Crypto Market Overview November 23th | Dex-Trade

Crypto Market Overview November 23th | Dex-Trade

Justin Sun May Buy FTX Assets

Recently bankrupt crypto exchange FTX announced plans to sell some of its assets and restructure them to raise funds to reimburse its clients, after which the Wall Street Journal published material that Sun Tron, founded by Justin Sun, may be interested in their purchase. At the same time, Sun told reporters that any type of transaction would be acceptable for Tron, since the company has every opportunity to buy. At this stage, the company is engaged in an individual assessment of each asset, and this process is likely to take some time. But the head of Tron hinted that even if the evaluation of assets is delayed, this will not affect the likelihood of the transaction itself. In addition, Sun said that representatives of the Tron team and the Seychelles-based crypto exchange Huobi are also present in the Bahamas and are participating in the review process for the deal. Huobi's participation in this procedure is due to the fact that the founder of Tron acts as a representative of the company's advisory board. Thus, the clients of the insolvent exchange had hope for the return of assets frozen on FTX. However, what assets Sun intends to acquire is still unknown. James Bromley, a lawyer with Sullivan & Cromwell, said a significant amount of FTX's assets were either stolen or were simply not there when FTX's bankruptcy filing began on Nov. 22. That is, assets must first be found, and only then bought...


SBF Apologized to Colleagues, But "Dodged" Additional Questions

Former FTX CEO, Sam Bankman-Fried (SBF), sent a letter to the employees of the bankrupt exchange asking for forgiveness for the collapse of the trading floor and saying that he was "frozen under pressure" due to his business failing. : "I would give anything to be able to go back in time and change things, as I had no intention for any of this to occur. My family was you, "said he. "That is gone, and the place where we formerly lived is now a monitor warehouse. There is no one left to talk to when I turn around." However, SBF has actively avoided questions about why FTX used client and business assets to support the Bankman-Alameda Fried study, as well as why Alameda was excluded from FTX's standard liquidation procedure and even loaned funds to crypto exchange officials, one of which was even Bankman-Fried himself. Recall that the day before FTX filed for bankruptcy, SBF stepped down as the company's CEO. And after Bankman-Fried tweeted and interviewed business reporters, the bankrupt exchange's new CEO, John Ray III, said he wasn't even legally an employee of the company. For these and a number of other reasons, many sources suspect Bankman-Fried of misappropriating FTX client funds, but whether this is actually the case will be decided by the court.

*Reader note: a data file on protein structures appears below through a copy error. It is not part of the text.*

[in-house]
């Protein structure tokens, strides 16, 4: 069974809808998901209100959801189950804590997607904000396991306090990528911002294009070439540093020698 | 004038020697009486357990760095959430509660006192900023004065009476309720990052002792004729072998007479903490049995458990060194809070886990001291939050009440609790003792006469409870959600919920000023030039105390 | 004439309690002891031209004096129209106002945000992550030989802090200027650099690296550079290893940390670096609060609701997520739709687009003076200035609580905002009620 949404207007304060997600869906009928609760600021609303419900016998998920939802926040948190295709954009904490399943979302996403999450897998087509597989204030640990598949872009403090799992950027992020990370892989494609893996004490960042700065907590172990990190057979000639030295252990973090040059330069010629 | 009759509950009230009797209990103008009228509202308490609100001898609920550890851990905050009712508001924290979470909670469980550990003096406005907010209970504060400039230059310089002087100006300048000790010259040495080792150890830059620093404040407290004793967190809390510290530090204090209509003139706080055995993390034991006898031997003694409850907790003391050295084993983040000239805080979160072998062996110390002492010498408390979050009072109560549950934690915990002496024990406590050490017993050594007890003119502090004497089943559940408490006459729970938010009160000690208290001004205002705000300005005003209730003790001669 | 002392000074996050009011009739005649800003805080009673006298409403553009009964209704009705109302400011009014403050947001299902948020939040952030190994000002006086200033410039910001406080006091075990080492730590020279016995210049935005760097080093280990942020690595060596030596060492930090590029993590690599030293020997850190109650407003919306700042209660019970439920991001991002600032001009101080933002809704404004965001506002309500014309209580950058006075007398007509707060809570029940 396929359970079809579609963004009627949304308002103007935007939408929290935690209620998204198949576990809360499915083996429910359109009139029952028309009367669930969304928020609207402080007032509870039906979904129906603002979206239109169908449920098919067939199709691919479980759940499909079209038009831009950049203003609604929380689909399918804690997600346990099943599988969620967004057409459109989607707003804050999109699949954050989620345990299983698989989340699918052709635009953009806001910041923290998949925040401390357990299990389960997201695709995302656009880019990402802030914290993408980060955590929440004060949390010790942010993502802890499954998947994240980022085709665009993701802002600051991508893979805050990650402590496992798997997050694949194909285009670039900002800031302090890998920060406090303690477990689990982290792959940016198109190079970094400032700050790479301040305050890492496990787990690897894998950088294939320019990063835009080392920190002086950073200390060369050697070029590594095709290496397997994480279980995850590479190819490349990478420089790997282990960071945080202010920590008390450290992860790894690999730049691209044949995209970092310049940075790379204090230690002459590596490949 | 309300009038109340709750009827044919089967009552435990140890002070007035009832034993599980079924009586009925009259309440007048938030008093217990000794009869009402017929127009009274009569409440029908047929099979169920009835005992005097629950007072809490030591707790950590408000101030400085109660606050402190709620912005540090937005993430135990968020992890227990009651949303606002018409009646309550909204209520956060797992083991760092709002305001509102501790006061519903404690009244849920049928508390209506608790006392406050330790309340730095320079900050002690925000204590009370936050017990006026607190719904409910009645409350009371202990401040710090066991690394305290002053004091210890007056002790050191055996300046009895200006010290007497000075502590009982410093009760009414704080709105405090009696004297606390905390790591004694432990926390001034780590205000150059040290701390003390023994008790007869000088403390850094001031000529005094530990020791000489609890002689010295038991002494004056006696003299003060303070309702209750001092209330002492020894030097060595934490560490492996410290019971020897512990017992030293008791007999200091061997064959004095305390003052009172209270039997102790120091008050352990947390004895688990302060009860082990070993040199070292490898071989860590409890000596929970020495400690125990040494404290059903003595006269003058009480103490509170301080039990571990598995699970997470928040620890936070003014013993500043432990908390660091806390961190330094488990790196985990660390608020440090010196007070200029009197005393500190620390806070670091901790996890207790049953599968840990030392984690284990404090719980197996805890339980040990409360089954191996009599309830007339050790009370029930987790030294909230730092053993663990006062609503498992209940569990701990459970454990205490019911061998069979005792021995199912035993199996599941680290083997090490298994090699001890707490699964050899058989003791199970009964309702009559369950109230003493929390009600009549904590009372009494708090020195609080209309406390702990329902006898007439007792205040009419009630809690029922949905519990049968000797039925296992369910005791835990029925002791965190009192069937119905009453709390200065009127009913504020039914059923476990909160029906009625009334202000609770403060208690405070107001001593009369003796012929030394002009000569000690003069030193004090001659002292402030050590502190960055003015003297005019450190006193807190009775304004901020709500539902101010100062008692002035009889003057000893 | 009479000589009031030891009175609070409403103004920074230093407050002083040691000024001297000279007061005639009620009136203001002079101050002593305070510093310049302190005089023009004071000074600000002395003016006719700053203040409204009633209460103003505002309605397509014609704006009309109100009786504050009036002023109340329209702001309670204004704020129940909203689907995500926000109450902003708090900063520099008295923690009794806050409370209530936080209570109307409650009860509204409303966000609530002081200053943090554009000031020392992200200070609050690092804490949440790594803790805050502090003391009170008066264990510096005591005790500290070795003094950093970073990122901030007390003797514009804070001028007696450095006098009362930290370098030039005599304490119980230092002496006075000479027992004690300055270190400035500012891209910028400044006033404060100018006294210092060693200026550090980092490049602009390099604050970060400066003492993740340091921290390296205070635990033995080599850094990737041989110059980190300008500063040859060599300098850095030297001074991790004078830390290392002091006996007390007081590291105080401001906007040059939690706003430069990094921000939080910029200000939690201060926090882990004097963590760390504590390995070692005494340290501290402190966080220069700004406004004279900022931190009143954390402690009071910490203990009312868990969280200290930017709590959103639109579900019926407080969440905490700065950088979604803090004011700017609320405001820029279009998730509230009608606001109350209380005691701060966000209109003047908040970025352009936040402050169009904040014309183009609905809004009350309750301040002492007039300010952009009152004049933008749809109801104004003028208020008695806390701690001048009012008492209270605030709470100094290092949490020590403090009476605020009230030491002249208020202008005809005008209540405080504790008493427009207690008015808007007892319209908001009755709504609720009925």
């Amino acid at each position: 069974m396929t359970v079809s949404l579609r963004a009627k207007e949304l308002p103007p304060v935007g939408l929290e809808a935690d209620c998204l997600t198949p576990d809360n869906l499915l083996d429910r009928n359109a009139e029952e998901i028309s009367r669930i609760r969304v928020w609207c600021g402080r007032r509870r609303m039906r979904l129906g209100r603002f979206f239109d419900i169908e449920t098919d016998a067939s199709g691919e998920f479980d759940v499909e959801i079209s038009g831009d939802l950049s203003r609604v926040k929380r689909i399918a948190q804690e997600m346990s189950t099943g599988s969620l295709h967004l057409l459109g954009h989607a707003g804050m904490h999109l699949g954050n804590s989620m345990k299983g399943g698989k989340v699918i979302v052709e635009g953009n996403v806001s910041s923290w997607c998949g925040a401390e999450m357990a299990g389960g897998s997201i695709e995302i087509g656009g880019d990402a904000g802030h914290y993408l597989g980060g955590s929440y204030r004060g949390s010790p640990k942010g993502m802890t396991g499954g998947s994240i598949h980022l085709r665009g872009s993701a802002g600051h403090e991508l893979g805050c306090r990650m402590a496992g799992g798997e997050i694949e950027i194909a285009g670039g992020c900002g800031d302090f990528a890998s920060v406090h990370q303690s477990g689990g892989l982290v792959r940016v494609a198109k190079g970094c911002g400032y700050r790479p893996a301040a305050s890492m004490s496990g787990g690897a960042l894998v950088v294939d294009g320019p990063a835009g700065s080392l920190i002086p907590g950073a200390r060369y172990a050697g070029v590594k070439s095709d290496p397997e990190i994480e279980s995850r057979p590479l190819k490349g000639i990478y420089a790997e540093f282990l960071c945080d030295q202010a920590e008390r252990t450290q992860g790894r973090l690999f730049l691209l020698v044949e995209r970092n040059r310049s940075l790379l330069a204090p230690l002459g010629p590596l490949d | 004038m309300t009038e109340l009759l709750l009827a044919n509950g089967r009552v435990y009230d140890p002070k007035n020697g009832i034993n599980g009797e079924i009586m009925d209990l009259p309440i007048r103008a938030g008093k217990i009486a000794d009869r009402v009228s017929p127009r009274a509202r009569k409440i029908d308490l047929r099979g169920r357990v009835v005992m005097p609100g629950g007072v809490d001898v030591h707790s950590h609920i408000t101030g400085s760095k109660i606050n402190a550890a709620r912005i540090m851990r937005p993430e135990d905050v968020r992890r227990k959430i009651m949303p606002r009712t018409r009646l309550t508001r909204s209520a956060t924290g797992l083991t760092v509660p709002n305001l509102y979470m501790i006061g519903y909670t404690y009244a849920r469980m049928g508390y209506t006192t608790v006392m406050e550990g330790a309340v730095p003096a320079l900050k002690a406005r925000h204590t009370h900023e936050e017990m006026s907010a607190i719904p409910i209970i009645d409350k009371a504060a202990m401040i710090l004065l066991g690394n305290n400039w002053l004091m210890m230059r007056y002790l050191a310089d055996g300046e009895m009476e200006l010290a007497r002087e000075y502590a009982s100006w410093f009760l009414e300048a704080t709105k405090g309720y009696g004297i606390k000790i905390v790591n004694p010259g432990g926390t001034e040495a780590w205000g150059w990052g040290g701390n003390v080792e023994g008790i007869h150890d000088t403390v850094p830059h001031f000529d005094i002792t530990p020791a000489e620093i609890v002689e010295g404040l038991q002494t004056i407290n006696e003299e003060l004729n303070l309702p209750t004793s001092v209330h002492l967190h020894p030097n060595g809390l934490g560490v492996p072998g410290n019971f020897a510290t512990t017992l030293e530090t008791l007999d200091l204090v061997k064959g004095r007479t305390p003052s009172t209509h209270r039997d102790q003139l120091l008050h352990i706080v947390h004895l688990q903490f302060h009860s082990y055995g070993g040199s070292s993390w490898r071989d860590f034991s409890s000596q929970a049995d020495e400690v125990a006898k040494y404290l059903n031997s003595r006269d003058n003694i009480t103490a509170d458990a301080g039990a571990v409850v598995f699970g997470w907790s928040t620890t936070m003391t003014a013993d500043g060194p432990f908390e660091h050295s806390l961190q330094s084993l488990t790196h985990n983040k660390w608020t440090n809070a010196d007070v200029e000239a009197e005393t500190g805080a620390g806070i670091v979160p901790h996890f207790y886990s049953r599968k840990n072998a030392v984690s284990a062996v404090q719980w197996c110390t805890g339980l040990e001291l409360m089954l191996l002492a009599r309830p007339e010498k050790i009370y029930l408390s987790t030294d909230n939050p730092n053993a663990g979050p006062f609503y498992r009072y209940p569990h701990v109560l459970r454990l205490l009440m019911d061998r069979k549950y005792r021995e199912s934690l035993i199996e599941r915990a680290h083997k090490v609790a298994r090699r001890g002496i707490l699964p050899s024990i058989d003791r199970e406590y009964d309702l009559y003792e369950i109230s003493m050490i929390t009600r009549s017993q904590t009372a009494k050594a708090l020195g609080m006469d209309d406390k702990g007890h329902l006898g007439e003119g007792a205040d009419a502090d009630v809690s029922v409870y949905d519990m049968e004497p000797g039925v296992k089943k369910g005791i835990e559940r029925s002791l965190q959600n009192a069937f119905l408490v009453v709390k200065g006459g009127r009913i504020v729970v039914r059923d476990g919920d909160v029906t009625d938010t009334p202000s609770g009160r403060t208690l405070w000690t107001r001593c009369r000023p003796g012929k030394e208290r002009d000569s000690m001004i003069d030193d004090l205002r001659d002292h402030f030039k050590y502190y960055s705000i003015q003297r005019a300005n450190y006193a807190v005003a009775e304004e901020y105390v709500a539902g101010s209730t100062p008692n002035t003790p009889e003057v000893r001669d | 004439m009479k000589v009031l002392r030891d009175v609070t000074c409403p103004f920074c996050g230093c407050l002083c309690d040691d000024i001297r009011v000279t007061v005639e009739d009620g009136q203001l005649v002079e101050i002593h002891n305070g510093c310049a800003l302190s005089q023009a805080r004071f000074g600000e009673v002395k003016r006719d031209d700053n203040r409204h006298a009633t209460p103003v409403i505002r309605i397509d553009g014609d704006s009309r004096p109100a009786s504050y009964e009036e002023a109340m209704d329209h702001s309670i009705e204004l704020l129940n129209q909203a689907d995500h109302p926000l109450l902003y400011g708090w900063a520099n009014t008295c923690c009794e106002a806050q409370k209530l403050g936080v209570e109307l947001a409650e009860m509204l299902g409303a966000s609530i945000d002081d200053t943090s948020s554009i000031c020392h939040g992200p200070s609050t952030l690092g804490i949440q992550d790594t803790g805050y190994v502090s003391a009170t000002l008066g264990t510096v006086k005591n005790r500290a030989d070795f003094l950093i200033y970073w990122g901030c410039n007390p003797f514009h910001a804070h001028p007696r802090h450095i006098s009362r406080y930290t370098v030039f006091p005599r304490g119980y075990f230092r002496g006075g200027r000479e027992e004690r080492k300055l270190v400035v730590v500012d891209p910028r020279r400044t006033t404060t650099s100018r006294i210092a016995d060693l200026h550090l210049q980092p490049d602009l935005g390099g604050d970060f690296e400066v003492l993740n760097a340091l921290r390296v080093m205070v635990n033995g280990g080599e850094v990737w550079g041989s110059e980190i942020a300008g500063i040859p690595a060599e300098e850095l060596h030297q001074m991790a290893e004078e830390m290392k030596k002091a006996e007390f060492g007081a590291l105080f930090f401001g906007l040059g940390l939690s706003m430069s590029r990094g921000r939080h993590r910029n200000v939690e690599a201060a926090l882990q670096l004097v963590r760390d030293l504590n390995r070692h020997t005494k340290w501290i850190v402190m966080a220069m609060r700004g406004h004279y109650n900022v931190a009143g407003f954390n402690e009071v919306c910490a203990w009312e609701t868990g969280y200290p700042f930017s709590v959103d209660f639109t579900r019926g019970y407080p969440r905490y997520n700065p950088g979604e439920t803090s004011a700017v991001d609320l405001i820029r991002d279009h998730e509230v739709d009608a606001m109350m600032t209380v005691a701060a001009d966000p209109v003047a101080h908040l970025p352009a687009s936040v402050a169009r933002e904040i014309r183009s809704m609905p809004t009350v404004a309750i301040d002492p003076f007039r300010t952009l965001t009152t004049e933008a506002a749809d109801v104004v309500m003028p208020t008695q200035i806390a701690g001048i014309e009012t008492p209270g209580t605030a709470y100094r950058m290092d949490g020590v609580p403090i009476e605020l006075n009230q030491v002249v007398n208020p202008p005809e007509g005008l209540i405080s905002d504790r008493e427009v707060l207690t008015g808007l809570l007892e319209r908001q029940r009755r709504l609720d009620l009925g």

Kathy Hochul Banned Crypto Mining in New York in a Semi-Legal Way

New York State Governor Katie Hochul, as expected, signed into law a moratorium on bitcoin mining in the state of New York, which was the first legal document of its kind prohibiting mining and raises a lot of questions from both the miners themselves and from the point of view of legislators. In particular, Hochul signed a bill banning new bitcoin mining operations using carbon energy sources. However, due to the fact that the bill was drafted rather quickly and without taking into account some of the nuances, this ban will not affect a number of already operating miners using electricity from the state grid. Moreover, the changes will not affect solo miners and will not apply to new or updated permits if the company has already applied for mining in New York. However, bitcoin miners that do not use 100% renewable energy will be prohibited from supplementing or renewing their licenses for the next two years. According to CNBC from industry insiders, bitcoin mining circles are now worried that other US Democratic states may follow New York's lead. The Chamber of Digital Commerce said in a statement that passage of the Hochul bill "could set a dangerous precedent." Although most of these stories end up simply moving the industry to the shadow side.